×

GoPro launched a new lineup of action cameras, cloud services and its previously-announced Karma drone Monday. The new cameras come with multi-language voice control, allowing consumers to launch recordings without the need to press any buttons.

GoPro’s new line-up is being led by the Hero 5 Black, a 4K camera with touch screen, video stabilization and three integrated microphones that sells for $399. It is being complemented by the Hero 5 Session, which packs similar features in a smaller package without a touch screen, and sells for $299. Both cameras go on sale on October 2. In addition to those two new models, GoPro is going to continue to sell the existing Hero Session, which doesn’t support 4K or voice control, for $199.

Footage from both cameras will automatically be uploaded to GoPro’s new cloud services, dubbed GoPro Plus, once the camera is connected to a user’s home Wifi network. Users can then access the footage from anywhere, and edit it either with mobile devices or desktop computers.

GoPro Plus will offer consumers storage for 35 hours of 1080p video, and automatically transcode any 4K video uploads to the lower resolution, according to GoPro’s website. Alternatively, consumers will be able to store up to 62,500 photos. There’s no word yet on how much GoPro is going to charge for its subscription plan, or when exactly it is going to be available.

Finally, the company introduced its new Karma drone. The drone, which folds up and comes with its own backpack, will sell for $700 without a camera. Consumers will be able to buy one with a Hero 5 Black for $1099, or $999 with a Hero 5 Session. GoPro originally planned to introduce the drone earlier this year, but eventually ended up postponing the launch. Consumers will be able to buy the new drone starting October 23.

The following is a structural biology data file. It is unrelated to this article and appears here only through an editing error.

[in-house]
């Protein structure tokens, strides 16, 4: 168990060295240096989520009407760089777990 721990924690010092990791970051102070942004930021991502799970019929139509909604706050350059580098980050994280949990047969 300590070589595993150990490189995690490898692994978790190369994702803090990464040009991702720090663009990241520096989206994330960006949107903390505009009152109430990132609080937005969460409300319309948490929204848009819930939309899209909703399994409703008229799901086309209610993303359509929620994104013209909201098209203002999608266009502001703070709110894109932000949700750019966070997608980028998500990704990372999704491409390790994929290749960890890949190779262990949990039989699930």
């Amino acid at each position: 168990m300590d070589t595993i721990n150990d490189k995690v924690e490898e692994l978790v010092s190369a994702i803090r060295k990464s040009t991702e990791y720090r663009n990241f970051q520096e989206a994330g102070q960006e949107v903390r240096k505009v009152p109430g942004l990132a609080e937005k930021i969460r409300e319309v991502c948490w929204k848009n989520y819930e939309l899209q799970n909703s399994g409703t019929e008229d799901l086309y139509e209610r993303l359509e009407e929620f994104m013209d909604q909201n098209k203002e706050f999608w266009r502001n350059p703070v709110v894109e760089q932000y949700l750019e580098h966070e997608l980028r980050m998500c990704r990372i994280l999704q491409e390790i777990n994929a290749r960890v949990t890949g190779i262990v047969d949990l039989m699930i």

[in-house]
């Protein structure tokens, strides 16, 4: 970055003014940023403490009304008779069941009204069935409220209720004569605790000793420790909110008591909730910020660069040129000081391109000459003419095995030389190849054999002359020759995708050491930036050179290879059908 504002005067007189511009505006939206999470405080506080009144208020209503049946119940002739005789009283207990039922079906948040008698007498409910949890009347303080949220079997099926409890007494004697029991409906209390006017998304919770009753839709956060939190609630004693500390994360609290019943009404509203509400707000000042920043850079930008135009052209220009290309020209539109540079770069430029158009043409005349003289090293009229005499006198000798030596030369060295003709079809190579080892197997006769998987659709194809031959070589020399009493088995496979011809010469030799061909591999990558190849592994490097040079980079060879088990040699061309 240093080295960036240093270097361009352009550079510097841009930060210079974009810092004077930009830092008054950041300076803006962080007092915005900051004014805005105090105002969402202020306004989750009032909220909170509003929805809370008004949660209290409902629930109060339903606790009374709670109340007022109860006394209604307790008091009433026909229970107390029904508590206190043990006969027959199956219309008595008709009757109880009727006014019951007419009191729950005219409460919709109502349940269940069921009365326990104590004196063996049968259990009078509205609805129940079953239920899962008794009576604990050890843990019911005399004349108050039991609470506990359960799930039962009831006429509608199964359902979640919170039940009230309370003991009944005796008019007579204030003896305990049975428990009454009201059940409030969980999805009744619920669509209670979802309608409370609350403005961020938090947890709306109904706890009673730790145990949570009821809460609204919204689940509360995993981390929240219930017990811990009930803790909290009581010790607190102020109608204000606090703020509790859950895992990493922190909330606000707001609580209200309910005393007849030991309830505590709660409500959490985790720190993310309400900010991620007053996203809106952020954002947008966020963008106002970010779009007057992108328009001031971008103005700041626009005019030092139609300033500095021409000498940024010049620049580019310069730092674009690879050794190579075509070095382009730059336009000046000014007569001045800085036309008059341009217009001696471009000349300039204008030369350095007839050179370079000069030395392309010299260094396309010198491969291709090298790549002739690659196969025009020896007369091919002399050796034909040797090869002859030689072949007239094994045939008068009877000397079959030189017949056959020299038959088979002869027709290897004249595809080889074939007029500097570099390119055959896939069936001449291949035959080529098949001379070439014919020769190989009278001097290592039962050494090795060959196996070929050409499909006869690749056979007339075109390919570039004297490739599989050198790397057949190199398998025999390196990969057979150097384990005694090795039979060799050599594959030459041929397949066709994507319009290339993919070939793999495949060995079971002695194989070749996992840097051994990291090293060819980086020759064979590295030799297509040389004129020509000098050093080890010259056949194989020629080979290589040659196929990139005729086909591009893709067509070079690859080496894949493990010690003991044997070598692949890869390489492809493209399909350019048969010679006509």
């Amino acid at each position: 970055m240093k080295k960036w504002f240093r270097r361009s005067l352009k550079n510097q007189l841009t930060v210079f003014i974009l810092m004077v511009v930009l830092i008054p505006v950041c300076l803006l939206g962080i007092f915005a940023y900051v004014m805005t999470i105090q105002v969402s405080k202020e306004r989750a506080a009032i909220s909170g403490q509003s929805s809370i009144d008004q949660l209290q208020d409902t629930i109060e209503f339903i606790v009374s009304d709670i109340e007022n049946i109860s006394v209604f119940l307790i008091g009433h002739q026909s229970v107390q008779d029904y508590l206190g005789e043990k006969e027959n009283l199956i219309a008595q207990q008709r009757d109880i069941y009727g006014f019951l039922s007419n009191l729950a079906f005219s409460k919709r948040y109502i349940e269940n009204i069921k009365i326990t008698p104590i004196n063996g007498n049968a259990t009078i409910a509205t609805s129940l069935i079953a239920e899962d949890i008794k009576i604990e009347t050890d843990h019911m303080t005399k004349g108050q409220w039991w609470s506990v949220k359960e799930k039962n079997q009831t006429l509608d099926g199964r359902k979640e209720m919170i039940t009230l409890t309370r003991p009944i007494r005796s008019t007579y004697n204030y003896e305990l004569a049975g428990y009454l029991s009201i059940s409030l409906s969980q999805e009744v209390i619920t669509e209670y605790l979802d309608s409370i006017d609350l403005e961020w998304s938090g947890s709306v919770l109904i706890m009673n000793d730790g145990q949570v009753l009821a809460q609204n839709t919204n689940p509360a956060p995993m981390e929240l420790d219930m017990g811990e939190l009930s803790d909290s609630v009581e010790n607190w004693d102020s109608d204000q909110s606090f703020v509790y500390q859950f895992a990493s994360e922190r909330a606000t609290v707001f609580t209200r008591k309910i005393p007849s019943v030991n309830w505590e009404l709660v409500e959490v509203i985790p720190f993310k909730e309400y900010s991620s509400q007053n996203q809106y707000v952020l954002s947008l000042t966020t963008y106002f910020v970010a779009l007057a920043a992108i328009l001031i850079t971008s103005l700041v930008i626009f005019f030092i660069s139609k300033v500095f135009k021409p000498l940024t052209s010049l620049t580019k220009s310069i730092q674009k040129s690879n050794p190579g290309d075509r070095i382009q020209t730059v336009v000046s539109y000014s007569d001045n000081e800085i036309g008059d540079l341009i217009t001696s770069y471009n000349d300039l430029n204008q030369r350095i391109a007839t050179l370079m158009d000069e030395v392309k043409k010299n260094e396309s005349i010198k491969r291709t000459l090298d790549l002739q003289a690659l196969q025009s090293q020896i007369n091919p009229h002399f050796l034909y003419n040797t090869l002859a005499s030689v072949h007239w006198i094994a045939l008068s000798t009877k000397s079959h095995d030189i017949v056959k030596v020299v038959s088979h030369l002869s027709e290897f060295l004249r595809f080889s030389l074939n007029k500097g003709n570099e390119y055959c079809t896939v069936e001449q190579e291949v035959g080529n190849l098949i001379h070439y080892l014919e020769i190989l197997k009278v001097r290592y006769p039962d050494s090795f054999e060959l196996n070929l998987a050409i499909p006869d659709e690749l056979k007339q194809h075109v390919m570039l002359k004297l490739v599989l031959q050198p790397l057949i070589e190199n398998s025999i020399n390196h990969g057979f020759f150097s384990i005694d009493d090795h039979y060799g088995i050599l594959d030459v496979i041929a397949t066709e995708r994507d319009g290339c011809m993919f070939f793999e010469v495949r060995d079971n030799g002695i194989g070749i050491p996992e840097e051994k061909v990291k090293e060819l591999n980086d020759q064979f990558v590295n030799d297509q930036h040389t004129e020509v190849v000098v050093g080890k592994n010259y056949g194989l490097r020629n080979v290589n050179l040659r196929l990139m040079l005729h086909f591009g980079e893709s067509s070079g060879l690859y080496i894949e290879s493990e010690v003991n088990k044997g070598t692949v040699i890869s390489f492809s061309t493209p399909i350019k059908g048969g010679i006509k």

GoPro has had a bit of a rough year. The company first introduced the Hero Session as a smaller complement to its existing line-up last summer. However, consumers were not biting, forcing GoPro to reduce the price of the camera twice and sending the company’s stock sharply down.

GoPro’s newly-launched cloud services are key to the company’s recovery strategy. Not only will they make it a lot easier to capture, offload and edit footage, but the company is also planning to use the cloud as a repository for high-quality user-generated content, which it wants to license to brands, and eventually make a key component of its media strategy.

In August, GoPro CEO Nick Woodman told Variety that the now-launched cloud services will help to fulfill the promise of GoPro. “This holiday, we will have realized the full vision,” Woodman says. “GoPro 1.0 will finally be deployed.” He added that GoPro also may turn its cloud services into a money-maker down the line. Said Woodman: “Is there an opportunity to provide a fee-based service, subscription service? For sure!”